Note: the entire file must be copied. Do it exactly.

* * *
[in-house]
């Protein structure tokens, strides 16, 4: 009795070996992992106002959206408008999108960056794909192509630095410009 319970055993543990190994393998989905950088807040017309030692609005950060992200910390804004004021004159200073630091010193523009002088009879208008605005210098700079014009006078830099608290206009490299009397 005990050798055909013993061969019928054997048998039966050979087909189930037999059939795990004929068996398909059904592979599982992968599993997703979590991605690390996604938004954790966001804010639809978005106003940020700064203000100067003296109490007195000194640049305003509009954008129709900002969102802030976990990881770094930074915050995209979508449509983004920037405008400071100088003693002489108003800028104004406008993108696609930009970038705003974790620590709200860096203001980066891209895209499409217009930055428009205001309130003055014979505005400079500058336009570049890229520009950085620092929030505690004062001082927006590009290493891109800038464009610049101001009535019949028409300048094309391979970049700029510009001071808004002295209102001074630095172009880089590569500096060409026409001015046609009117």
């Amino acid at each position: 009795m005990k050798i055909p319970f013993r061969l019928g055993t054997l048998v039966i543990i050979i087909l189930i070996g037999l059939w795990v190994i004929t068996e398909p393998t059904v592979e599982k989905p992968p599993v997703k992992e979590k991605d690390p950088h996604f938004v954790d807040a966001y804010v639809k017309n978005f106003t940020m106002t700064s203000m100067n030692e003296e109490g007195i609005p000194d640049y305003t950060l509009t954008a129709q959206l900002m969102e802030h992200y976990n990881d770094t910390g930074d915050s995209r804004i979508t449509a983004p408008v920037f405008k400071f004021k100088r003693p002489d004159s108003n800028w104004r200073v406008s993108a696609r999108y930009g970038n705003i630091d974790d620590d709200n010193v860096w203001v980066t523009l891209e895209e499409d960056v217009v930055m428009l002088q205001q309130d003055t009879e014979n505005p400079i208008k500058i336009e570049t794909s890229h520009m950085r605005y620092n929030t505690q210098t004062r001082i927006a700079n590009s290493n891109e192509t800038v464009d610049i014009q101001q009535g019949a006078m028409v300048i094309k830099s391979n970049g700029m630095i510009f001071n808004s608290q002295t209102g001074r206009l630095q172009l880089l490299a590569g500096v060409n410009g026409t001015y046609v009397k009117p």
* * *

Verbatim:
[in-house]
């Protein structure tokens, strides 16, 4: 009795070996992992106002959206408008999108960056794909192509630095410009 319970055993543990190994393998989905950088807040017309030692609005950060992200910390804004004021004159200073630091010193523009002088009879208008605005210098700079014009006078830099608290206009490299009397 005990050798055909013993061969019928054997048998039966050979087909189930037999059939795990004929068996398909059904592979599982992968599993997703979590991605690390996604938004954790966001804010639809978005106003940020700064203000100067003296109490007195000194640049305003509009954008129709900002969102802030976990990881770094930074915050995209979508449509983004920037405008400071100088003693002489108003800028104004406008993108696609930009970038705003974790620590709200860096203001980066891209895209499409217009930055428009205001309130003055014979505005400079500058336009570049890229520009950085620092929030505690004062001082927006590009290493891109800038464009610049101001009535019949028409300048094309391979970049700029510009001071808004002295209102001074630095172009880089590569500096060409026409001015046609009117």
């Amino acid at each position: 009795m005990k050798i055909p319970f013993r061969l019928g055993t054997l048998v039966i543990i050979i087909l189930i070996g037999l059939w795990v190994i004929t068996e398909p393998t059904v592979e599982k989905p992968p599993v997703k992992e979590k991605d690390p950088h996604f938004v954790d807040a966001y804010v639809k017309n978005f106003t940020m106002t700064s203000m100067n030692e003296e109490g007195i609005p000194d640049y305003t950060l509009t954008a129709q959206l900002m969102e802030h992200y976990n990881d770094t910390g930074d915050s995209r804004i979508t449509a983004p408008v920037f405008k400071f004021k100088r003693p002489d004159s108003n800028w104004r200073v406008s993108a696609r999108y930009g970038n705003i630091d974790d620590d709200n010193v860096w203001v980066t523009l891209e895209e499409d960056v217009v930055m428009l002088q205001q309130d003055t009879e014979n505005p400079i208008k500058i336009e570049t794909s890229h520009m950085r605005y620092n929030t505690q210098t004062r001082i927006a700079n590009s290493n891109e192509t800038v464009d610049i014009q101001q009535g019949a006078m028409v300048i094309k830099s391979n970049g700029m630095i510009f001071n808004s608290q002295t209102g001074r206009l630095q172009l880089l490299a590569g500096v060409n410009g026409t001015y046609v009397k009117p």